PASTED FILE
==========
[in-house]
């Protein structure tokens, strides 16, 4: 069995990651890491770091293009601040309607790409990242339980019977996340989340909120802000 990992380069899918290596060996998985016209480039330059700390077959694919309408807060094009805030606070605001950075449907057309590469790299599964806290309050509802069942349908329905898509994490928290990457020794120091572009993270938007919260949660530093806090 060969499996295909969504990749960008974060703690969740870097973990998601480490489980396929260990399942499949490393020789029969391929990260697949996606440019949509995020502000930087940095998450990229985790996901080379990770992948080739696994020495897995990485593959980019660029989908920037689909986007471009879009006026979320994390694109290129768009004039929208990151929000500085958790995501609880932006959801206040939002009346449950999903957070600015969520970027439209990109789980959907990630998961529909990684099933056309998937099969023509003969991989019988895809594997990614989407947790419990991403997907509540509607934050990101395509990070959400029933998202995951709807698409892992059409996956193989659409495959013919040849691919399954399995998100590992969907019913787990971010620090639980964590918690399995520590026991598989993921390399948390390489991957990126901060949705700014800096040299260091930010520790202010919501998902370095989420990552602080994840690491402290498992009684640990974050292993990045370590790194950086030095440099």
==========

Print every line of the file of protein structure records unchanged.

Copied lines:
[in-house]
């Protein structure tokens, strides 16, 4: 069995990651890491770091293009601040309607790409990242339980019977996340989340909120802000 990992380069899918290596060996998985016209480039330059700390077959694919309408807060094009805030606070605001950075449907057309590469790299599964806290309050509802069942349908329905898509994490928290990457020794120091572009993270938007919260949660530093806090 060969499996295909969504990749960008974060703690969740870097973990998601480490489980396929260990399942499949490393020789029969391929990260697949996606440019949509995020502000930087940095998450990229985790996901080379990770992948080739696994020495897995990485593959980019660029989908920037689909986007471009879009006026979320994390694109290129768009004039929208990151929000500085958790995501609880932006959801206040939002009346449950999903957070600015969520970027439209990109789980959907990630998961529909990684099933056309998937099969023509003969991989019988895809594997990614989407947790419990991403997907509540509607934050990101395509990070959400029933998202995951709807698409892992059409996956193989659409495959013919040849691919399954399995998100590992969907019913787990971010620090639980964590918690399995520590026991598989993921390399948390390489991957990126901060949705700014800096040299260091930010520790202010919501998902370095989420990552602080994840690491402290498992009684640990974050292993990045370590790194950086030095440099």